The slow growing sandalwood trees have been sought after for centuries for their long lasting fragrant woods, producing a rich, creamy scent that is highly distinctive.
The evergreen Santalum tree is a native of Asia, Australia and the Pacific Islands, having a pale yellow trunk with a fine grain. It was once referred to as botanical ivory as the wood was used for crafting carved objects. The dark inner heartwood of the entire trunk and branches of trees that are around 30 years old are harvested to produce its precious essential oil by a four step distillation process.
Indian sandalwood (Santalum album) indigenous to South India's Mysore region is famed for its high quality. A high santalol (terpenoid alcohol) content is considered a standard of quality for the essential oil. It has a long history of use in perfumery and cosmetics. in the early 20th century sandalwood had applications in the pharmaceutical industry as a treatment for urinary tract infections. Sandalwood is a useful oil for dry, dehydrated or ageing skin and as a mild astringent it also has benefits in oily skin conditions.
Sandalwood is described as having a sweet, warm aroma with a fresh top note that provides an enduring woody base note and is an excellent fixative when used in fragrancing. Although regulated by the government, natural Indian sandalwood has sadly become an endangered species due to issues such as scarcity, illegal poaching and difficulty in propagation that is reflected in the escalating price of the essential oil.
Sandalwood in Buddhism
Sandalwood, deriving from the Sanskrit Chandana meaning honouring or praising is considered an aromatic cornerstone of Buddhist practice and in its powdered form is a key ingredient of incense. It is a sacred integral to ritual and ceremonies in many Asian cultures, bringing one closer to the divine. It has been described as the fragrance of the subtle body, that is, the centre of the highest insight and enlightenment. Buddhist mala or prayer beads are often composed of sandalwood and consist of 108 beads based on a formula which includes the number 6, which represents the six senses of a human being- sight, sound , smell, taste, touch and thought.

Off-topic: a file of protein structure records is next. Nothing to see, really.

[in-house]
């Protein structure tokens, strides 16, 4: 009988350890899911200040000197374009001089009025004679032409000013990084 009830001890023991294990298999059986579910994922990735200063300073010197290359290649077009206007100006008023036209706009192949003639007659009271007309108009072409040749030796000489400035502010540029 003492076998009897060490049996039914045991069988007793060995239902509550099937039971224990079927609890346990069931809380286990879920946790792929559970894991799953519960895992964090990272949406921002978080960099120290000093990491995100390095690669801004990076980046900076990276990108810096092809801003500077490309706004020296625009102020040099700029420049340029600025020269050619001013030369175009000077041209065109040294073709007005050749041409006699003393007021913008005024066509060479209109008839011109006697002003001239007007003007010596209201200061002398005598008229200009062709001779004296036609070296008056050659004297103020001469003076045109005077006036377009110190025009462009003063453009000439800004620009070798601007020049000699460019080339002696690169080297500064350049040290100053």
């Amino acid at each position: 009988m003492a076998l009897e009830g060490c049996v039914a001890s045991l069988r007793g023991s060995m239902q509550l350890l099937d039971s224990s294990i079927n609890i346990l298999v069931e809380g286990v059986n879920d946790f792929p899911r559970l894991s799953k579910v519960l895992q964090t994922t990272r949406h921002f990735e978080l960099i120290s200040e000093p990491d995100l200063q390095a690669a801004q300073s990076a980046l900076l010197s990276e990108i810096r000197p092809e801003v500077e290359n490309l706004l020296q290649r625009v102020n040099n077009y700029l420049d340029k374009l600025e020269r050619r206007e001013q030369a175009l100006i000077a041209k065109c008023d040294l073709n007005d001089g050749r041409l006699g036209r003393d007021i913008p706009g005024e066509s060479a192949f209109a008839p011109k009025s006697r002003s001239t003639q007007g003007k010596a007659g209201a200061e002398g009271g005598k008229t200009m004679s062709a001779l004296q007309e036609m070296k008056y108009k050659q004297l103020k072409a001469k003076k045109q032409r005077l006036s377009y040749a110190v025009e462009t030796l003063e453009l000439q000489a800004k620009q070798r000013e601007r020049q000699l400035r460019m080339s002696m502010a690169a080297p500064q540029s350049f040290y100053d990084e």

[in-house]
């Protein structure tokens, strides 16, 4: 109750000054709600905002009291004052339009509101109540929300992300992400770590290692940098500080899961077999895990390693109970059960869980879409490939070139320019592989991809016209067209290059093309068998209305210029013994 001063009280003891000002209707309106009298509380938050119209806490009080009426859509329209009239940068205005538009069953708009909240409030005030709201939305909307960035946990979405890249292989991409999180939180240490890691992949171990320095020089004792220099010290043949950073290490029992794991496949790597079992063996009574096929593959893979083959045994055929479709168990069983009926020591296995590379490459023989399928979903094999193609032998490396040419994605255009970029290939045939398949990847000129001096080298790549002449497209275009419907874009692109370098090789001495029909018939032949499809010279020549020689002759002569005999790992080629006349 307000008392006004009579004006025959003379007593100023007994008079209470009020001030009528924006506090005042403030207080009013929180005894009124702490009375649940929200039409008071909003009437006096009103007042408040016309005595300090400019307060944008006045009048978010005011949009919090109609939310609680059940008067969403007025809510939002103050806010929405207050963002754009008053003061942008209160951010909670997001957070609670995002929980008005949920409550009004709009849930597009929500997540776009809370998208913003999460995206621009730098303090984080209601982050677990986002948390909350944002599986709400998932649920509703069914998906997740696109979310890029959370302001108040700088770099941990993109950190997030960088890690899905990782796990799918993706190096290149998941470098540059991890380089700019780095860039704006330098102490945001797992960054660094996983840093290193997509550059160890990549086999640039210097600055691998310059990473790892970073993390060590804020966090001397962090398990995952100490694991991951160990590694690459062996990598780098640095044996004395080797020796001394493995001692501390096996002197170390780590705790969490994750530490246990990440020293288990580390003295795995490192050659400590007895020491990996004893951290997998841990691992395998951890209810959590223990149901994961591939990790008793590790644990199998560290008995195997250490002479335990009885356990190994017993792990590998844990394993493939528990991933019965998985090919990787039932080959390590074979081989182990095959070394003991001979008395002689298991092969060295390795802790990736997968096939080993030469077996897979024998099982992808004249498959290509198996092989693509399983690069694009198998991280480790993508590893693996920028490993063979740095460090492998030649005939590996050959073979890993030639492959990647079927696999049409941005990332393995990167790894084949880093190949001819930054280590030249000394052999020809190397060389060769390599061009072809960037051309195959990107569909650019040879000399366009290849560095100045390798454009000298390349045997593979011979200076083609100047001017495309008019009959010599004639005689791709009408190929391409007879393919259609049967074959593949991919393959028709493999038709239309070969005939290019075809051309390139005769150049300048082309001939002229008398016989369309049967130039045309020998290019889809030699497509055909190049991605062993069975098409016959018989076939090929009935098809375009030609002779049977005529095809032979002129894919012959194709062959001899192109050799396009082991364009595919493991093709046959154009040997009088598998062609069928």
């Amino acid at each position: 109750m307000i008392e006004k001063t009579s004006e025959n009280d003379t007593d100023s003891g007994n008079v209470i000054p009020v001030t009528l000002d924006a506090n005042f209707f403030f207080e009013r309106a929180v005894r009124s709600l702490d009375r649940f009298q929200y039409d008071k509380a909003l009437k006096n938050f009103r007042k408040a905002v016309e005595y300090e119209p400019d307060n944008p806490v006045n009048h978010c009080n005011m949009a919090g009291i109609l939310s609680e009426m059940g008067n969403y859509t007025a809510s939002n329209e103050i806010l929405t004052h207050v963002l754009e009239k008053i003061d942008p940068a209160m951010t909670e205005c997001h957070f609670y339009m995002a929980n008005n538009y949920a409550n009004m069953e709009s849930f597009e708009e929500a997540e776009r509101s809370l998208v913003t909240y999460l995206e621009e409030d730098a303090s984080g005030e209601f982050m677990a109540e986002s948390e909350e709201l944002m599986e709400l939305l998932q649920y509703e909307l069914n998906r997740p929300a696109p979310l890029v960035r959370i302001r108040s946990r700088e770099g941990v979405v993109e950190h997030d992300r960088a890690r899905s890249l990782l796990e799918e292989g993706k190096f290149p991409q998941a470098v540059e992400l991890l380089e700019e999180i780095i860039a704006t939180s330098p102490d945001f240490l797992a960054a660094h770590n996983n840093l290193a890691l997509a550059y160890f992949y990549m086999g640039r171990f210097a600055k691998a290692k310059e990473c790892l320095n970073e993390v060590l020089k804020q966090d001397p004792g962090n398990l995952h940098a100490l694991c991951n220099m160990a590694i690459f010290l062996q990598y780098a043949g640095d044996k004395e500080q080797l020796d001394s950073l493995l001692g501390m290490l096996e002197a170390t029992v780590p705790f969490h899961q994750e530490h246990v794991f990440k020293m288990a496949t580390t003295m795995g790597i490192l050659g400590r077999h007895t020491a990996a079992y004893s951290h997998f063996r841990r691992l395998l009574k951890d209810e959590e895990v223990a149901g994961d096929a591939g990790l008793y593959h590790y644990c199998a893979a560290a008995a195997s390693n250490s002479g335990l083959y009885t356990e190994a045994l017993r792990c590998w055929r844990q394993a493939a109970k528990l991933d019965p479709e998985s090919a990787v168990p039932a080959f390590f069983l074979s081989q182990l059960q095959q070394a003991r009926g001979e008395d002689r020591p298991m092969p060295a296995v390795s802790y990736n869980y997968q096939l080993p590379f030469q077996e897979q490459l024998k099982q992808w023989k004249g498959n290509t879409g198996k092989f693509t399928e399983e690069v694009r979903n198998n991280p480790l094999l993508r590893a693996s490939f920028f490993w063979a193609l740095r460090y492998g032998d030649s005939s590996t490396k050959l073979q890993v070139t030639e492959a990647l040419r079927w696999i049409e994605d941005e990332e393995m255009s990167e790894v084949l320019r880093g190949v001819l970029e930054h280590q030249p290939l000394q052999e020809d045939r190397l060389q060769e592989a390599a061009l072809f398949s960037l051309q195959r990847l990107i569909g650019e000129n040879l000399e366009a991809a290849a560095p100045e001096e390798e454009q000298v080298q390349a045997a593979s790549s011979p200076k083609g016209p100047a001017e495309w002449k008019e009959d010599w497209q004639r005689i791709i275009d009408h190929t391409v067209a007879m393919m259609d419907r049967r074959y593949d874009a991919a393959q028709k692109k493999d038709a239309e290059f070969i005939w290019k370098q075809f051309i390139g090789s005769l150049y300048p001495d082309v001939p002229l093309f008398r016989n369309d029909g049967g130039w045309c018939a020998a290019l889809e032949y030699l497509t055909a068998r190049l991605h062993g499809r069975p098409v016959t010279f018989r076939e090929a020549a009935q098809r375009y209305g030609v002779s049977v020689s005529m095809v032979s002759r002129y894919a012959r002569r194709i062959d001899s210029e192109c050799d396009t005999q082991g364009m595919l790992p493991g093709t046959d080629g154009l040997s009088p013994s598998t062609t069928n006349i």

Santalum has a calming, harmonising effect, soothing tension and irritability and facilitating spiritual practice- a widely used oil in meditation.
It is assigned to the root chakra which governs fertility and sexuality and has long been considered to have aphrodisiac qualities. Aromatherapist Suzanne Fischer-Rizzi describes it as fostering openness, warmth and understanding.
The Australian sandalwood tree (Santalum spicatum) is grown commercially in Western Australia and its essential oil is used extensively by aromatherapists and perfumers. The oil is usually described as having a more pungent aroma, sharper in its dryness. Current research has found that Australian sandalwood has beneficial anti microbial and anti inflammatory properties due to the unique chemical components EE farnesol and epi- alpha- bisabolol.
Steps have been taken to conserve the sandalwood species in Western Australia and to protect the environment through conservation and regeneration programs. Indigenous communities are also involved in the harvesting of sandalwood and supported with commercial partnerships through the Songman Circle of Wisdom.
To make a simple sandalwood perfume mix a few drops of sandalwood essential oil in a lip balm sized pot of shea butter and use on pulse points.
For a little sensory gastronomic indulgence Food Yoga has a recipe for perfumed sandalwood crush here.
If you'd like to know more about the Australian sandalwood industry:
Youtube video: Sandalwood - the golden harvest